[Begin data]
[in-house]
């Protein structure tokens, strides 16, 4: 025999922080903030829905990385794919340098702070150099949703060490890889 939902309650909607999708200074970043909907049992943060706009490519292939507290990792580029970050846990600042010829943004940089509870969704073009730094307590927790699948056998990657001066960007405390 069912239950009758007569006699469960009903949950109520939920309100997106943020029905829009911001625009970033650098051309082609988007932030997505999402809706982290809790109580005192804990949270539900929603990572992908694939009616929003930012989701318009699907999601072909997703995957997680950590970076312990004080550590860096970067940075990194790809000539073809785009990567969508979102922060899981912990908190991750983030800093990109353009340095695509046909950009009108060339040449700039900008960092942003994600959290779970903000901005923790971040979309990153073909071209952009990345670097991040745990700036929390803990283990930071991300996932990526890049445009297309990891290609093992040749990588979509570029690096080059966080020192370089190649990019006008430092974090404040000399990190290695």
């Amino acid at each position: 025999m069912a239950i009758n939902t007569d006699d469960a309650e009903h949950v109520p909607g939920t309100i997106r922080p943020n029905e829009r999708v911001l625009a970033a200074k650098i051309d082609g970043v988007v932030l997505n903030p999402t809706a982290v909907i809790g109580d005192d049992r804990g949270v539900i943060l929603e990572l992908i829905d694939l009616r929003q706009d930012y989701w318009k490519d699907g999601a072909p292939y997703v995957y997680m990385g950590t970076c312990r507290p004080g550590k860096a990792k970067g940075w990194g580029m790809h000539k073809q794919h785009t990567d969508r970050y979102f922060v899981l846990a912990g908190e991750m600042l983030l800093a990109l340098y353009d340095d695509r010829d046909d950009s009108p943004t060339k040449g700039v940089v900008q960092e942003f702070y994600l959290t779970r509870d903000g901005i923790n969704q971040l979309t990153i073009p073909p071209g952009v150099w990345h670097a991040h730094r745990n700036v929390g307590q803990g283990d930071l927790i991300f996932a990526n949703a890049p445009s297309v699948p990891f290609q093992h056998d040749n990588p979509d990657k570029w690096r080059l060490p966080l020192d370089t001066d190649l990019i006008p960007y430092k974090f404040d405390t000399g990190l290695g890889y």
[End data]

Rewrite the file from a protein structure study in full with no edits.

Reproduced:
[in-house]
């Protein structure tokens, strides 16, 4: 025999922080903030829905990385794919340098702070150099949703060490890889 939902309650909607999708200074970043909907049992943060706009490519292939507290990792580029970050846990600042010829943004940089509870969704073009730094307590927790699948056998990657001066960007405390 069912239950009758007569006699469960009903949950109520939920309100997106943020029905829009911001625009970033650098051309082609988007932030997505999402809706982290809790109580005192804990949270539900929603990572992908694939009616929003930012989701318009699907999601072909997703995957997680950590970076312990004080550590860096970067940075990194790809000539073809785009990567969508979102922060899981912990908190991750983030800093990109353009340095695509046909950009009108060339040449700039900008960092942003994600959290779970903000901005923790971040979309990153073909071209952009990345670097991040745990700036929390803990283990930071991300996932990526890049445009297309990891290609093992040749990588979509570029690096080059966080020192370089190649990019006008430092974090404040000399990190290695």
């Amino acid at each position: 025999m069912a239950i009758n939902t007569d006699d469960a309650e009903h949950v109520p909607g939920t309100i997106r922080p943020n029905e829009r999708v911001l625009a970033a200074k650098i051309d082609g970043v988007v932030l997505n903030p999402t809706a982290v909907i809790g109580d005192d049992r804990g949270v539900i943060l929603e990572l992908i829905d694939l009616r929003q706009d930012y989701w318009k490519d699907g999601a072909p292939y997703v995957y997680m990385g950590t970076c312990r507290p004080g550590k860096a990792k970067g940075w990194g580029m790809h000539k073809q794919h785009t990567d969508r970050y979102f922060v899981l846990a912990g908190e991750m600042l983030l800093a990109l340098y353009d340095d695509r010829d046909d950009s009108p943004t060339k040449g700039v940089v900008q960092e942003f702070y994600l959290t779970r509870d903000g901005i923790n969704q971040l979309t990153i073009p073909p071209g952009v150099w990345h670097a991040h730094r745990n700036v929390g307590q803990g283990d930071l927790i991300f996932a990526n949703a890049p445009s297309v699948p990891f290609q093992h056998d040749n990588p979509d990657k570029w690096r080059l060490p966080l020192d370089t001066d190649l990019i006008p960007y430092k974090f404040d405390t000399g990190l290695g890889y």